(CNN) -- Anita Dunham's first heart attack started with a mysterious pain in her arm -- and, suddenly, the 34-year-old felt as if she couldn't breathe. After she got dressed, she could barely speak because the pain was so great in her arms and chest.
Jolen Johnson took this photo of co-workers wearing red Friday in Cedar Park, Texas.
Dunham, who had a second heart attack in 2002, wore red Friday to spread awareness about heart disease. Now 64 years old, she said she wants women everywhere to know that heart disease, the No. 1 killer for women, can affect women in all walks of life. She and others shared their stories with CNN's iReport.com. Read more about Dunham
The National Heart Lung and Blood Institute, part of the National Institutes of Health, promoted the red clothing day to spread the message that "Heart Disease Doesn't Care What You Wear -- It's the #1 Killer of Women," according to its Web site.
Others who wore red have family members who succumbed to heart disease. Robin Savage, 42, of San Juan Capistrano, California, said her grandfather, father and mother all had heart disease. Besides wearing red herself, she goes to heart events and takes pictures of them for a local Web site. See more from iReporters on National Wear Red Day »
Savage has to take beta blockers because her heart sometimes races when she eats certain things, particularly foods containing the preservative MSG. She watches her diet closely and exercises 30 minutes a day to keep herself healthy. iReport.com: Heart Disease runs in my family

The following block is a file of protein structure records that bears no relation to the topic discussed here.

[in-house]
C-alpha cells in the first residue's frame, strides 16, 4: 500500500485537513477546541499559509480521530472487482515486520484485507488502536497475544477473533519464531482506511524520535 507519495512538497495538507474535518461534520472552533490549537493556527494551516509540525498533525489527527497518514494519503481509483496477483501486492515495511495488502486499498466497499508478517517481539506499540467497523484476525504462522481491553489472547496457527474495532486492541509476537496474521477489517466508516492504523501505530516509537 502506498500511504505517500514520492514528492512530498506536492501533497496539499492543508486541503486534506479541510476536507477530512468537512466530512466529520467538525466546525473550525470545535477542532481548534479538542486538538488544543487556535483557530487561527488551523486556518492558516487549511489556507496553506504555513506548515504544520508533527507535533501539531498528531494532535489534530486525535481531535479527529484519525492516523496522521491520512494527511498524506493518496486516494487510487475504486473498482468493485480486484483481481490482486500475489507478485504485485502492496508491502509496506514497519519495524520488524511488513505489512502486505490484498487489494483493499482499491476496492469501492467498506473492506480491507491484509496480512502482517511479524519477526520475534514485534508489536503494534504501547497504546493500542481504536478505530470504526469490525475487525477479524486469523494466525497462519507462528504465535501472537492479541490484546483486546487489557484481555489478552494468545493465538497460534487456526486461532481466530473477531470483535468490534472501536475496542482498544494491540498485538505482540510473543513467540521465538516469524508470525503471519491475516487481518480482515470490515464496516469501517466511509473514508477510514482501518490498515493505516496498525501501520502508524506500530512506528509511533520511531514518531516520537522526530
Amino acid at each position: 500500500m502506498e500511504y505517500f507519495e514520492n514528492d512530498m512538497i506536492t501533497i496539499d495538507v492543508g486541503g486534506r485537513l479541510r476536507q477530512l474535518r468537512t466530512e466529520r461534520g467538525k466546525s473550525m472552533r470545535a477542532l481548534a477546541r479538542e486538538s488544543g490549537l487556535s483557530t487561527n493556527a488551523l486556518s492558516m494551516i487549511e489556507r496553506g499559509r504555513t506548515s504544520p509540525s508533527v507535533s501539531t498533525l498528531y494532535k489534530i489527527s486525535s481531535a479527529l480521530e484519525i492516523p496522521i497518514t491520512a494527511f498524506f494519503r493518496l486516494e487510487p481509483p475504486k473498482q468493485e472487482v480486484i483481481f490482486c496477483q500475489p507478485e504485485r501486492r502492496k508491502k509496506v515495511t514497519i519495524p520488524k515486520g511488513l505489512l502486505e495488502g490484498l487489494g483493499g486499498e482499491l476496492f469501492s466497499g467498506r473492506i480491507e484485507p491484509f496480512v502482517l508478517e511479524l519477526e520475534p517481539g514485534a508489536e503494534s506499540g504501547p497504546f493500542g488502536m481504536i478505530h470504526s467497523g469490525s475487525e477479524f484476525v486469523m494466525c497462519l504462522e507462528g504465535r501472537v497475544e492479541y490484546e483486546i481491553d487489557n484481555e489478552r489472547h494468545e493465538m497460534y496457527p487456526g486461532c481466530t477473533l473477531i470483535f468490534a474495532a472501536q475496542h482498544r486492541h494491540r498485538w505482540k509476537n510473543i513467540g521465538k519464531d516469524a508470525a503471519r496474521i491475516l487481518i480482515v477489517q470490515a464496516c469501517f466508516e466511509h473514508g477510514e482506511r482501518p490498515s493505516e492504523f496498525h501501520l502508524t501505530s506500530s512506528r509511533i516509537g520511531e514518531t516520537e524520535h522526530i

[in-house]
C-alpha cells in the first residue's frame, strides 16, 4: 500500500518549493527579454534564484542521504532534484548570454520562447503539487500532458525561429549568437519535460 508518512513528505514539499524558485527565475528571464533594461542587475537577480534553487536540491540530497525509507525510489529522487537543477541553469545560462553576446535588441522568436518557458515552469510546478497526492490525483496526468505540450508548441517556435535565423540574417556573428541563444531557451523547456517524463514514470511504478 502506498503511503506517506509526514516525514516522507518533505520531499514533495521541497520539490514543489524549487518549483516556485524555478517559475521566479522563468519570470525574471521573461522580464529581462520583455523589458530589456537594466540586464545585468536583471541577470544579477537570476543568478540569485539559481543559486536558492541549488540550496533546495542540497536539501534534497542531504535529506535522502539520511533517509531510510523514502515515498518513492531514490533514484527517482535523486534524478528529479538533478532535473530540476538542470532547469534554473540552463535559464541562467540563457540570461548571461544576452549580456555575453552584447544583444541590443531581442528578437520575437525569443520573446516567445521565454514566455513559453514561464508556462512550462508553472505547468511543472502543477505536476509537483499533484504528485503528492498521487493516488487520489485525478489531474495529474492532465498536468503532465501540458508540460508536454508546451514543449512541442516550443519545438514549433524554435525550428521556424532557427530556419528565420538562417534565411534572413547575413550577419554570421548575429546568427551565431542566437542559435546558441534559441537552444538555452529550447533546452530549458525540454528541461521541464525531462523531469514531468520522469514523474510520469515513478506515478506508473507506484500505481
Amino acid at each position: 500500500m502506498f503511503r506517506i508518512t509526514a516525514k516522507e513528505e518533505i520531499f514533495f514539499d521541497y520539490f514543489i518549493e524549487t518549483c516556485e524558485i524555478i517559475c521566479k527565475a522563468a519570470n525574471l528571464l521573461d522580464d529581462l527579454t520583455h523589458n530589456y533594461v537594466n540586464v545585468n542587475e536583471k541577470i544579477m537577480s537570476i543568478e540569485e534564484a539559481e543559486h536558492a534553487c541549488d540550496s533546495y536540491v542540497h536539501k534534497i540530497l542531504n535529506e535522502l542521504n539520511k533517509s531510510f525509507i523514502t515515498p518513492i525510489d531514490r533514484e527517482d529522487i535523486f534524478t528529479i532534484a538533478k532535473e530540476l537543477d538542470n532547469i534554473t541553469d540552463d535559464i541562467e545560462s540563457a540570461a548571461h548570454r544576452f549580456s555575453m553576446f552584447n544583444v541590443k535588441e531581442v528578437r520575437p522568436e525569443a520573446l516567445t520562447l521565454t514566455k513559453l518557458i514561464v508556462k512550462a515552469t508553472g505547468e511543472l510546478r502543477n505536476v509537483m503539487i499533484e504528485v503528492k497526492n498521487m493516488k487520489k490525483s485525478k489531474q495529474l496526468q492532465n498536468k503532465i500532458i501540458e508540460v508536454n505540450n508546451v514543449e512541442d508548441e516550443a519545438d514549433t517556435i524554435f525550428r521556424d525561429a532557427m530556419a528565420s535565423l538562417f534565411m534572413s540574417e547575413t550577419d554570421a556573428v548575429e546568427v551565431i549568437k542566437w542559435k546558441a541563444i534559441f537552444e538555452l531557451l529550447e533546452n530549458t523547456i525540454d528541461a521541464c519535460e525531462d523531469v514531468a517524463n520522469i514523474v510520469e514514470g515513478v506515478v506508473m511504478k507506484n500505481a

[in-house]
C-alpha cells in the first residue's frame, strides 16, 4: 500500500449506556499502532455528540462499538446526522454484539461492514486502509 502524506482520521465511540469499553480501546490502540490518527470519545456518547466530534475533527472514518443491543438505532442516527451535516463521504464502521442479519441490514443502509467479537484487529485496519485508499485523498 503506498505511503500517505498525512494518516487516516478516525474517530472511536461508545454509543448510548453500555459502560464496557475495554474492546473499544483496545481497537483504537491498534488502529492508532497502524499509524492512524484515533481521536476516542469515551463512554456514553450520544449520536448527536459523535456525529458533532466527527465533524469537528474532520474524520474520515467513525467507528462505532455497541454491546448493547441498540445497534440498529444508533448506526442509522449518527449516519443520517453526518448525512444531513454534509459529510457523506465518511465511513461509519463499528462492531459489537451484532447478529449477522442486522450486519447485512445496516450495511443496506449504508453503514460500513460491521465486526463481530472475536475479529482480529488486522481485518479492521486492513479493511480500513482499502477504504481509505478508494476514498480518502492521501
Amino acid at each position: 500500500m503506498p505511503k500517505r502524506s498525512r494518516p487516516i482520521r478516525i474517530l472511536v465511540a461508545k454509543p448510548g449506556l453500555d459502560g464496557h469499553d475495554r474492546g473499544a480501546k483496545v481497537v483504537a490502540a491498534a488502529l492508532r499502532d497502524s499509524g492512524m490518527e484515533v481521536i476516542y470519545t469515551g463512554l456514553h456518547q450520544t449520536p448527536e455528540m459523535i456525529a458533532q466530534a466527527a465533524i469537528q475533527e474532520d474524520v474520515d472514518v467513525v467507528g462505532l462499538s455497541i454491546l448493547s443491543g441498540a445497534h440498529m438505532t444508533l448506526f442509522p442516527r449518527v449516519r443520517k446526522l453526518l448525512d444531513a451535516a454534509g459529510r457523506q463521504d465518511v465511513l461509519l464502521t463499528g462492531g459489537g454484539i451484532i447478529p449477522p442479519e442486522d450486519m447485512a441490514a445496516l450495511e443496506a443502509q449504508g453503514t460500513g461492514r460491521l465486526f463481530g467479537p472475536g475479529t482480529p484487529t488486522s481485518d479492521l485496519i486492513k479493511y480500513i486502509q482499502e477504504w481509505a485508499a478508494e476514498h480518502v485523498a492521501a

For her sons, 9 and 12, she monitors their diet closely, but fears that she will die while they are young.
"It's such a huge void in your life, especially when you have your own kids and you don't have your mom around to, say, ask questions," she said. "I was completely lost when I had kids." Visit CNNhealth.com, your connection to better living
Peggy Roesch, a 24-year-old graphic designer from Cincinnati, Ohio, said her grandfather had a heart attack five years ago. She was recently inspired by her mother, who runs marathons, to start running more herself. iReport.com: Seeing red
Eileen Velez from West Palm Beach, Florida, has been organizing her co-workers to wear red to show heart awareness every year since 2007.
"If everyone is wearing red at the same time, somebody is going to notice," she said. iReport.com: Kimley-Horn and Associates
Despite the nationwide movement, Dunham said she hadn't noticed anyone else in her town of Earlimart, California, wearing red on Friday. Her message to others at risk for heart disease is to watch their weight.
"I tell [my daughter] every day, 'You know you need to start watching your diet or you're going to be in the hospital with a heart attack,'" she said.
CNN's Cristina Martin contributed to this report.
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